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Fam Pract. 1999 Feb;16(1):50-3.

Reasons for non-guideline-based antibiotic prescriptions for acute otitis media in The Netherlands.

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  • 1Department of General Practice/Family Medicine, Utrecht, The Netherlands.



Appropriate use of antibiotics is a major issue in today's medicine. The increasing worldwide bacterial resistance to antimicrobial agents is forcing us to prescribe antibiotics more rationally. It is known that overuse of antibiotics for upper respiratory tract infections exists. Little is known about the reasons for actual prescribing of antibiotics. In order to be able to implement strategies to restrict inappropriate antibiotic prescriptions, insight into the reasons for the actual prescribing could be important.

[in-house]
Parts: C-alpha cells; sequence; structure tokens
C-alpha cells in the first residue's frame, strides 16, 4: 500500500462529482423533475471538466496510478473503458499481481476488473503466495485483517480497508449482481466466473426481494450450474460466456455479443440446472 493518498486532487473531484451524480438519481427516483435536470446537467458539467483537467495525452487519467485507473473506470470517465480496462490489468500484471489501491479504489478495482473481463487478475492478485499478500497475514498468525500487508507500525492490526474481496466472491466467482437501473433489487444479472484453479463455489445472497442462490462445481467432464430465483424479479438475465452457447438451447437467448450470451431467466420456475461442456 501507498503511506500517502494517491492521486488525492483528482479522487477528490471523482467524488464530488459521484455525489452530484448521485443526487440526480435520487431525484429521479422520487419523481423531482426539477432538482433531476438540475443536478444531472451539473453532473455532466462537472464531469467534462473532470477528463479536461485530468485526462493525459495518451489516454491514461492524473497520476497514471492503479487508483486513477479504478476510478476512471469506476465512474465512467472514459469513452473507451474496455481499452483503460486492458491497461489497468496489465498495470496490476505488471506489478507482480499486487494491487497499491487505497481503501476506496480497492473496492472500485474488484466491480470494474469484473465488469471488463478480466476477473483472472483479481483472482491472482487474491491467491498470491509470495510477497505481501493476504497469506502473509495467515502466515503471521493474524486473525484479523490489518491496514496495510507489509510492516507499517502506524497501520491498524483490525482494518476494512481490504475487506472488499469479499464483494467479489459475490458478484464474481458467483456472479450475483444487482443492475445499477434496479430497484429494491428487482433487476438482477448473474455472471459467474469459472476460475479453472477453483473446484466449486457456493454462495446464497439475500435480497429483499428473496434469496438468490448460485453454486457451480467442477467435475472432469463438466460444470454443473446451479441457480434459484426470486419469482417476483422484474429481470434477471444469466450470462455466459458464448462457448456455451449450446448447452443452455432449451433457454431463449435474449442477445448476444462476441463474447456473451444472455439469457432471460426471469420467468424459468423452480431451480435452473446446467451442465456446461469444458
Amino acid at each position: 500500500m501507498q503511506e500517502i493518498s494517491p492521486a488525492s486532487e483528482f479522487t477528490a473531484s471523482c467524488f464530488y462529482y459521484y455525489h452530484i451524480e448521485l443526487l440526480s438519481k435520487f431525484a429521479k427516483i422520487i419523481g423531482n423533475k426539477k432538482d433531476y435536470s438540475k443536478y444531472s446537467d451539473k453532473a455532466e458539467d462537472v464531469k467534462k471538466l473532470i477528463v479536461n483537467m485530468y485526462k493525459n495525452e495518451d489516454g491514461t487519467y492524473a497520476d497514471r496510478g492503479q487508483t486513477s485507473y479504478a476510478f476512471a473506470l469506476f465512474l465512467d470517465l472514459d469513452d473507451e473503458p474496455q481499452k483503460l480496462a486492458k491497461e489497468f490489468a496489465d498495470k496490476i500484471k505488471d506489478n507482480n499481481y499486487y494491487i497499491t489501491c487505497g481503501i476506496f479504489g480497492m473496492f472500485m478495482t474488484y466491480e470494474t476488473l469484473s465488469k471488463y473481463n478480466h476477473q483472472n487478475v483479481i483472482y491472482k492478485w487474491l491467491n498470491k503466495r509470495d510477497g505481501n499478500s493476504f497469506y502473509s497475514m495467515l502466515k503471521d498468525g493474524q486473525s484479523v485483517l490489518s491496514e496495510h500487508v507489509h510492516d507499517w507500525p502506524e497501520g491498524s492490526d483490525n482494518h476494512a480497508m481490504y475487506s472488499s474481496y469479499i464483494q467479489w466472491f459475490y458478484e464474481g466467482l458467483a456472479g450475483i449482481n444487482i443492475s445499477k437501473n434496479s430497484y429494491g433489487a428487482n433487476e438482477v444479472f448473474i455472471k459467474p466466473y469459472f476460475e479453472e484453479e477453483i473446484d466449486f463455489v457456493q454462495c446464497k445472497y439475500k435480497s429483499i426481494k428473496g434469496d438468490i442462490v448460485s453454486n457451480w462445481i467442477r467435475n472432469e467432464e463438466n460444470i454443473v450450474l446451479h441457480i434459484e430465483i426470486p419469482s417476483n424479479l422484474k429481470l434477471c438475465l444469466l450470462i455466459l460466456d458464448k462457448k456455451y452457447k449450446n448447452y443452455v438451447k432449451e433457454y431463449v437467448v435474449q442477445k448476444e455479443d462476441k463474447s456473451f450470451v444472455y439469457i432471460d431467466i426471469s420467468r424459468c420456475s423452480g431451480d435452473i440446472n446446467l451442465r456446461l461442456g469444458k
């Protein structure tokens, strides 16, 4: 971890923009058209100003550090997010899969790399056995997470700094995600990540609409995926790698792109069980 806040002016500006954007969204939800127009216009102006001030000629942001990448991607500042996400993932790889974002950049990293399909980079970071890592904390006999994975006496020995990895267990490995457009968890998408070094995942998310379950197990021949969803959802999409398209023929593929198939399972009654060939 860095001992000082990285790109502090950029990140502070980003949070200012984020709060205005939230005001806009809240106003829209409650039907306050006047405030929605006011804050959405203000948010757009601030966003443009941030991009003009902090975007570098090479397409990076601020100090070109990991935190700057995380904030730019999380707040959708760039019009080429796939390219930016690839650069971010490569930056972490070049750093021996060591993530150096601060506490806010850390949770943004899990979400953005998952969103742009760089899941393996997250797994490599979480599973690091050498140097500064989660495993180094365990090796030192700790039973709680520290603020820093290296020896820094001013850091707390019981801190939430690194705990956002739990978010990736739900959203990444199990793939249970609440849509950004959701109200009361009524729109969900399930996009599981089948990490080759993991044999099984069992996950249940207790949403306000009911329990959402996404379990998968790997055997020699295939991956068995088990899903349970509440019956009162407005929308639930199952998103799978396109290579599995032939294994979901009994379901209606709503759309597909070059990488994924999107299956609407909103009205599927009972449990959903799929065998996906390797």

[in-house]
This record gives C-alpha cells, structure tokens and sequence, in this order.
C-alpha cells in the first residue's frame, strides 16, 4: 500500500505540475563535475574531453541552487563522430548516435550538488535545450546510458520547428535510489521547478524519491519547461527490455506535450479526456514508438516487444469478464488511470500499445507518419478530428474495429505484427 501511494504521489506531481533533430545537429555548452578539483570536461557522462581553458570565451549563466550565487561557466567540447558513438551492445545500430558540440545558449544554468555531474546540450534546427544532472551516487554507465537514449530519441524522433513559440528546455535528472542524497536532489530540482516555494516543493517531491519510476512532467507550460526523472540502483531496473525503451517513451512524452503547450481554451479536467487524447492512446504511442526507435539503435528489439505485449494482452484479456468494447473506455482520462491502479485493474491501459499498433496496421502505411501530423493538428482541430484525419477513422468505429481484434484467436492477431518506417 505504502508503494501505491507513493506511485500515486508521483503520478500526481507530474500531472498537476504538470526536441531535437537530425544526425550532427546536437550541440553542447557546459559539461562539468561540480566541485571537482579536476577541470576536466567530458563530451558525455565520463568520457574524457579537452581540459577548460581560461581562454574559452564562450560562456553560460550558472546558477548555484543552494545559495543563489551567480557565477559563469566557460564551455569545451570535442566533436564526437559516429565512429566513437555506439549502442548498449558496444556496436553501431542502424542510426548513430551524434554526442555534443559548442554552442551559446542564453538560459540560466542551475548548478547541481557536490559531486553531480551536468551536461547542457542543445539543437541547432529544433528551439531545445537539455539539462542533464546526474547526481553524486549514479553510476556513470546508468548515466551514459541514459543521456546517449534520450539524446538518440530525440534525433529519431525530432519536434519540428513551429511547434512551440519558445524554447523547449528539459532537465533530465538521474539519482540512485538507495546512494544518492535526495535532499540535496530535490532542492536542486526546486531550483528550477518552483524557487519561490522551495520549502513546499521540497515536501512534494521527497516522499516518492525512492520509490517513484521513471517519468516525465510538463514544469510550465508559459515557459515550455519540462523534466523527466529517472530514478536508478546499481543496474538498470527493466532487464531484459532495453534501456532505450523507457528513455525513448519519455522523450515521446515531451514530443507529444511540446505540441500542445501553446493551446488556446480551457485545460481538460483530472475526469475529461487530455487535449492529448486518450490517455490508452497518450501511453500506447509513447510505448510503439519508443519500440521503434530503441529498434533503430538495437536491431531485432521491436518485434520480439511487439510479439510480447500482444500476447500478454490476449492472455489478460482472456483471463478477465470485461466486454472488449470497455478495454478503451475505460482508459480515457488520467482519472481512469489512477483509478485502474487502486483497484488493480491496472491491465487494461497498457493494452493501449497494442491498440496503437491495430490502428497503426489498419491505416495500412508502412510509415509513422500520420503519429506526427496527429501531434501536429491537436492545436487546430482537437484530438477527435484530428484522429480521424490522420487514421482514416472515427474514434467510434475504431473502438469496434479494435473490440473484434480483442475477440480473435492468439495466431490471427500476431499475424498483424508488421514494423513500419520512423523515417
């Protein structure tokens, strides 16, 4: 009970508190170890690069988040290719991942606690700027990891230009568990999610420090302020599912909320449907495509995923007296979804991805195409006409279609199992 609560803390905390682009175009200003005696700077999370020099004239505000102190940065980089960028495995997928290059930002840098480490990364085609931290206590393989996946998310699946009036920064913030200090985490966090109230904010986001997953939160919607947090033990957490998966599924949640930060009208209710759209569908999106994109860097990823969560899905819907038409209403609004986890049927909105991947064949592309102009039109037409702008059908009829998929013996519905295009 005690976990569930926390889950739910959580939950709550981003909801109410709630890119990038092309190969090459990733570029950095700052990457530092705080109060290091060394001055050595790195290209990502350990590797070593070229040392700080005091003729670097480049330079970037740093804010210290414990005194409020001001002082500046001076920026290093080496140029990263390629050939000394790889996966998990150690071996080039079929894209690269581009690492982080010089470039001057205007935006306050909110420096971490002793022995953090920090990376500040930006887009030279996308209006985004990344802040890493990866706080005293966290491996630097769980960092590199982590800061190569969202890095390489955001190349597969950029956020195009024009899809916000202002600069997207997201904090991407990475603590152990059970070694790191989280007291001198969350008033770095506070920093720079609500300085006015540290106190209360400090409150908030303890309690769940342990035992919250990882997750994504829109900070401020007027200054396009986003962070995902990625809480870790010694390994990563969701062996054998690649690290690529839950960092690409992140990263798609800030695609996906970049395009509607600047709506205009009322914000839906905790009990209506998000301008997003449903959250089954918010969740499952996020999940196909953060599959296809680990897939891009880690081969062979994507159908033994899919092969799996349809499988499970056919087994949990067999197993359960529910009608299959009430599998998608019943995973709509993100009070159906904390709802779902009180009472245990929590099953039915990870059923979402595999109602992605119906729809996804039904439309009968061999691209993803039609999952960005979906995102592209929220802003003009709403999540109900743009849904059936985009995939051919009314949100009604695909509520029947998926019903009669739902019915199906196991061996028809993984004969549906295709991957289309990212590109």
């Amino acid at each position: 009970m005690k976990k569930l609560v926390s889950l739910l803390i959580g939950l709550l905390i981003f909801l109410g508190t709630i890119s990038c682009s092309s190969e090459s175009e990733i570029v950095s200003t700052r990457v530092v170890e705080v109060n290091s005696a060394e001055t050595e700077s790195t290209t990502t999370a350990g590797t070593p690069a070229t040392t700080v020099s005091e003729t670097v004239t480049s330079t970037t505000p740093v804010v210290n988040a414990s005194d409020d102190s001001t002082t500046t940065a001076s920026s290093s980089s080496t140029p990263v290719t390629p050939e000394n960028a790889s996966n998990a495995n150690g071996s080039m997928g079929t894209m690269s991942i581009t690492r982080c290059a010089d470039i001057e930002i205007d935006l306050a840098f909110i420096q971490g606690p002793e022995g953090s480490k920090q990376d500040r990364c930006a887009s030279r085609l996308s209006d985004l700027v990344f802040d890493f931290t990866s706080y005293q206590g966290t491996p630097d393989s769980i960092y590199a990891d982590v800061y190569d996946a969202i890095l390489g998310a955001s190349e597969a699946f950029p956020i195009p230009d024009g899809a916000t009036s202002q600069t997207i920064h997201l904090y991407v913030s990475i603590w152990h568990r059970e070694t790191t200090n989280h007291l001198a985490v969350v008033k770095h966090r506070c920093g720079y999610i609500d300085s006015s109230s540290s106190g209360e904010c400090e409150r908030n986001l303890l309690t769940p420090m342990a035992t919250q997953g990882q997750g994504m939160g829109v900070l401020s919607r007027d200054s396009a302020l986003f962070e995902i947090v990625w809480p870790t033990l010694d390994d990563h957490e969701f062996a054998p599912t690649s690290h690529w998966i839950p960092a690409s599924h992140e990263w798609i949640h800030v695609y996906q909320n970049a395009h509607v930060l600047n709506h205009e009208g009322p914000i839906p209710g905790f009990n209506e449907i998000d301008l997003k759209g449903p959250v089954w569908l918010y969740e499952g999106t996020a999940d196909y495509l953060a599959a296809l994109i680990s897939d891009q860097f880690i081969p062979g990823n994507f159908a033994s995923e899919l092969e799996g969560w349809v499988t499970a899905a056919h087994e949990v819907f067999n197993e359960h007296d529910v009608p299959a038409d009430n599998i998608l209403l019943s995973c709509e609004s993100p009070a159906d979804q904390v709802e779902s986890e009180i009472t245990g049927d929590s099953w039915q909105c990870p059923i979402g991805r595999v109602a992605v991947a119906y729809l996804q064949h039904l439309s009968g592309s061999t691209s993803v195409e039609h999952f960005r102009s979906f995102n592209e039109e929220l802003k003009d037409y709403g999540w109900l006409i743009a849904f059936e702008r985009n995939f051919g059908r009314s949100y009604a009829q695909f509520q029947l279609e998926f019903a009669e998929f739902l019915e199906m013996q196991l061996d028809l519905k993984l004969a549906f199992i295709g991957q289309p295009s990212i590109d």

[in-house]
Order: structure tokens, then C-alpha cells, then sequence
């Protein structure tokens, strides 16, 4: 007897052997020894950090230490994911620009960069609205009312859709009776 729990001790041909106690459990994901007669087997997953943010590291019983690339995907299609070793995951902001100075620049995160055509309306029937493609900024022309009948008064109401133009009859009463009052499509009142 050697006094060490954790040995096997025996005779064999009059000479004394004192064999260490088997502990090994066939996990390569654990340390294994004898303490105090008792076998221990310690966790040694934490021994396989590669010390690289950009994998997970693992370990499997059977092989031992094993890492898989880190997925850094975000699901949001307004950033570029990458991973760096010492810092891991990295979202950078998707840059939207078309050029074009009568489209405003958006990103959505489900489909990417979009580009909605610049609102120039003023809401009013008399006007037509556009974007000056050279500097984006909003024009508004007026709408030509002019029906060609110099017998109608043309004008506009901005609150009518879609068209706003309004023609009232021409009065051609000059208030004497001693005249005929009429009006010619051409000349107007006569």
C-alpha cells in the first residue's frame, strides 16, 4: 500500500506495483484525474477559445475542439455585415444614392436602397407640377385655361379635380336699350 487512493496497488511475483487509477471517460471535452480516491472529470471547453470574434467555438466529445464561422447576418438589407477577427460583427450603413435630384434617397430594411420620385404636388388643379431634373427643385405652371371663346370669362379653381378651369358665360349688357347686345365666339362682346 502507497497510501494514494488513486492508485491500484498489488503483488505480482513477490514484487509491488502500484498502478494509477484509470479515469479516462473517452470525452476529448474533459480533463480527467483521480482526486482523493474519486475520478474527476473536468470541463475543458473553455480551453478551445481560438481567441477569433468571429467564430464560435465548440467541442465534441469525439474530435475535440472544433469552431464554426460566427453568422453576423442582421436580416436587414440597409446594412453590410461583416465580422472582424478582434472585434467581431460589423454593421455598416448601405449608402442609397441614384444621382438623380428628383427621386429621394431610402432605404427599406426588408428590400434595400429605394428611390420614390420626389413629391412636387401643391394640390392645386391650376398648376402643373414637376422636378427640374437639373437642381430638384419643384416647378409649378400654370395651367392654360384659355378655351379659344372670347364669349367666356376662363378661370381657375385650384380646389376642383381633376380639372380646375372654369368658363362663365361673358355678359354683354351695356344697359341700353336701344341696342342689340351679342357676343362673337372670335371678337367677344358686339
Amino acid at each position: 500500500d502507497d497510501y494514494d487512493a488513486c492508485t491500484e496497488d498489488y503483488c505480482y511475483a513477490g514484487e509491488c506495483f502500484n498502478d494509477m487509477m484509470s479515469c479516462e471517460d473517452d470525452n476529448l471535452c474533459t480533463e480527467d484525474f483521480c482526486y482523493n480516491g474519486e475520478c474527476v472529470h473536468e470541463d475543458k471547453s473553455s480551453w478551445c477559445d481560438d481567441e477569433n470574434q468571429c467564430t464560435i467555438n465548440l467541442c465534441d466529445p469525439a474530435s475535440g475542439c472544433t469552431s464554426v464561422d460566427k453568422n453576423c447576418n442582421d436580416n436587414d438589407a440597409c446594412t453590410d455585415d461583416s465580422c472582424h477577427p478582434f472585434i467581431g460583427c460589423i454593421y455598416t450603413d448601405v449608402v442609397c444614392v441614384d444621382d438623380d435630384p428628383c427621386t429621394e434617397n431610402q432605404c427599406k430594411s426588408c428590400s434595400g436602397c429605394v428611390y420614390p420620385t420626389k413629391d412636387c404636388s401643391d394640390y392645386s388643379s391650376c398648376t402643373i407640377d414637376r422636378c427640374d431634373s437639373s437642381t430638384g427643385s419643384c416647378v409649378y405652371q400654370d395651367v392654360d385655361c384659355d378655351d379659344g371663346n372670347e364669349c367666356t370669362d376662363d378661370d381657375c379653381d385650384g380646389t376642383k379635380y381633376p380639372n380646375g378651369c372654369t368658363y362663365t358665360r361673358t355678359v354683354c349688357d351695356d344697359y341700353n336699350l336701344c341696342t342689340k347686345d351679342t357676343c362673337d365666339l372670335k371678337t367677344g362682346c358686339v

We aimed to explore the reasons, other than those stated in the guidelines of the Dutch College of GPs, for prescribing antibiotics for acute otitis media.


Seventy antibiotic prescriptions for acute otitis media, prescribed by 22 Dutch GPs, were evaluated to see whether they followed the guidelines on acute otitis media of the Dutch College of General Practitioners. Non-guideline-based antibiotic prescriptions were discussed in stimulated recall interviews with the prescribing GPs regarding their prescribing behaviour of antibiotics for acute otitis media.


In total, 77% of the antibiotic prescriptions did not follow the guidelines of the Dutch College of General Practitioners. Medical reasons for prescribing antibiotics were mentioned most often for non-guideline-based antibiotic prescriptions; however, in a substantial number of cases doctors gave non-medical reasons as well.


Appropriate use of antibiotics might not be reached by focusing only on the efficacy of these drugs. The impact of doctors' awareness of their non-medical motives for prescribing antibiotics on more rational antibiotic prescribing should be investigated further.

[PubMed - indexed for MEDLINE]
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